OK, so now that we’ve discussed these tales, included how they’ve been changed, what version is your favorite?
Let’s have a poll!
Feel free to explain your answer in the comments!
As well as adaptations and re-tellings:
First off: If you haven’t seen the 1946 movie that’s based on Andersen’s story, do it now! It’s an incredible film. Yes, it might be hard to find. It’s also a Criterion Collection DVD and those are pricey. But if you love dance or the performing arts, it’s a must-have.
Today, however, we’ll talk about the Andersen story. Andersen said that the idea was taken from life. His father was a cobbler, and a wealthy customer wanted a pair of red silk shoes for her daughter. The customer sent him the material to be used, and the cobbler carefully made a pair of shoes to her specifications. However, when the woman came to pick them up, she said they were nothing by trash and that he had ruined her silk. Andersen’s father replied that he might as well ruin his leather, too, and cut up the shoes.
The Red Shoes, published in 1845, tells the story of a girl named Karen, an peasant girl who is adopted by a wealthy old woman after her mother’s death. Before her adoption, Karen had a rough, worn pair of red shoes that she had made out of a piece of old cloth. But now, Karen wants a pair of red shoes, fit for a princess, and convinces her new mother to buying her a gorgeous pair of red shoes to replace the tattered pair. Karen wears the shoes to her confirmation ceremony, where she pays no attention to the service and instead indulges her vanity. She continues to do this regardless of her mother’s disapproval and stares from the congregation.
Karen’s mother becomes ill, but instead of staying home with her, Karen attends a party, wearing her shoes. A soldier appears and tells her she has beautiful dancing shoes. At this, Karen begins to dance, but finds she cannot stop. The shoes take over, and she dances night and day, without rest. She dances in all weather conditions, through rough brambles that tear her skin, and even misses her adopted mother’s funeral, all because of the tyrannical shoes. An angel appears to her, wielding a heavenly sword, and Karen begs him to release her from the shoe’s power, but the angel refuses, condemning her to dance until she dies as a warning to other vain children.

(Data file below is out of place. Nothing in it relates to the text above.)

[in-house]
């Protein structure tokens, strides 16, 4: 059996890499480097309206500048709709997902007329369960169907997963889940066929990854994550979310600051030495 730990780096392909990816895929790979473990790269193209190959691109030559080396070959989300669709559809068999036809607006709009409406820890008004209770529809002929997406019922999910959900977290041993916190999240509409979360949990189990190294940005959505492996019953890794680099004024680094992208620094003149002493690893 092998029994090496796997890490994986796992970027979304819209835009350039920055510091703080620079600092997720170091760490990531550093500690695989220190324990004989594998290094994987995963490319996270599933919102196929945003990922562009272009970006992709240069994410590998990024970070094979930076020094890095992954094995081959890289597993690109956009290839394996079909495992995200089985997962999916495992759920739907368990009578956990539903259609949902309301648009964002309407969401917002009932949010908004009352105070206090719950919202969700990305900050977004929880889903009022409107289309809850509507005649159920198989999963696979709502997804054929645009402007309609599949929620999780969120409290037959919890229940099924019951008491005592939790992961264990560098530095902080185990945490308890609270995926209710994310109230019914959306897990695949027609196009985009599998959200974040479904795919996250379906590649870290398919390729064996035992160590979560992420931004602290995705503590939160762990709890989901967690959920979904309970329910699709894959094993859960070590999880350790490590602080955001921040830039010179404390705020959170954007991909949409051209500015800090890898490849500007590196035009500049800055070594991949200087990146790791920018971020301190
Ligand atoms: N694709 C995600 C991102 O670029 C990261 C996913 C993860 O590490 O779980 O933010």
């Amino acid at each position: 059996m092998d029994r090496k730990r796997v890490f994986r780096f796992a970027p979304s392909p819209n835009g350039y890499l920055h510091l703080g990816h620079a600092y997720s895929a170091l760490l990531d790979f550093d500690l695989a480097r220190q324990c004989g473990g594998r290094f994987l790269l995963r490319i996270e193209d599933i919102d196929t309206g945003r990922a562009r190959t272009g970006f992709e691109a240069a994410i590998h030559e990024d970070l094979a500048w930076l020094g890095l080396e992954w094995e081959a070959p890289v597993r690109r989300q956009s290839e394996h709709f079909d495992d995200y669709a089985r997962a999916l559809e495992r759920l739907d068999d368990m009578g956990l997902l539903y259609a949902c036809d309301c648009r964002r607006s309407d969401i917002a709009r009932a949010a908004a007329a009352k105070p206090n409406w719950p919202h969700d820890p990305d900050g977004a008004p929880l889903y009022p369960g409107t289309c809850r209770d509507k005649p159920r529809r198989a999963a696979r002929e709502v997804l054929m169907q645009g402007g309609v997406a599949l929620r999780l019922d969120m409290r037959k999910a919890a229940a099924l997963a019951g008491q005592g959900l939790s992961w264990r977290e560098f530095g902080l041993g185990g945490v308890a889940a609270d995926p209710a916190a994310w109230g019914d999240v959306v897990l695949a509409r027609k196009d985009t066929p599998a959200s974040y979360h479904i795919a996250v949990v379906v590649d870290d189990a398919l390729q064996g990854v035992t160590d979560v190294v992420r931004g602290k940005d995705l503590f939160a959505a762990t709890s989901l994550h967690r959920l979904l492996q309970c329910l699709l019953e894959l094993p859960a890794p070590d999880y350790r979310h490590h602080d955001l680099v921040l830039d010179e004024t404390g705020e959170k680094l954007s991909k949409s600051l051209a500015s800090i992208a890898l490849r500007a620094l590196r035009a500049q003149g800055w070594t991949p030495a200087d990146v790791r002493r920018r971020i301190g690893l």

Karen finds an executioner and begs him to chop off her feet so she can be free of the shoes. He does so, and the shows continue to dance, even separated from Karen’s body. The executioner gives her a pair of wooden feet, and crutches. Thinking she has suffered enough, she heads to a church to pray for forgiveness, but she cannot enter–her dancing feet in the red shoes bar the way. She tries again next Sunday, but still the feet do not allow her passage.
Karen gets a job as the parsonage’s maid, but she doesn’t attempt to go to church again. Instead, she sits alone and prays to God for help. The angel she had seen previously re-appears, now bearing a bouquet of roses, and gives Karen the mercy she asked for. Her heart becomes so filled with joy that it bursts, and she is taken up to heaven, where no one mentions the red shoes.
In the film The Red Shoes, Andersen’s story is the pivotal ballet in the plot, rocketing dancer Vicki Page to international fame. But the shoes are also symbolic, in that Vicki has to chose between her dancing, or the love of her life, Julian, the composer and conductor for the ballet company. Eventually, the shoes drive her to her death, just as they would have done for Andersen’s Karen.
The last of the “big three” fairy tale writers, as least as we know them here, is Hans Christian Andersen.
Hans Christian Andersen’s stories are the most spiritual, most obviously “Christian”, so to speak; almost all of his tales invoke God in some way, and quite explicitly.
Andersen was born April 2, 1805, and was an only child. There is some speculation that he was an illegitimate son of the Danish Royal Family. Originally accepted to the Royal Danish Theater because of his excellent boy soprano, he seriously began to pursue poetry once his voice changed.
During 1835, Andersen published his first volume of his Fairy Tales. More stories were published in 1836 and 1837. Although the quality of the stories (like those of many authors) was not recognized immediately, they eventually became a worldwide favorite, being translated into more than 150 languages. However, by the time of his death in 1875, the people of Denmark had embraced his art and the government declared him a “national treasure.”
Some of his famous tales are:
We’ll explore several of these tales over the next few posts: The Snow Queen (since it is being adapted into a feature film by Disney), The Little Mermaid, and The Red Shoes.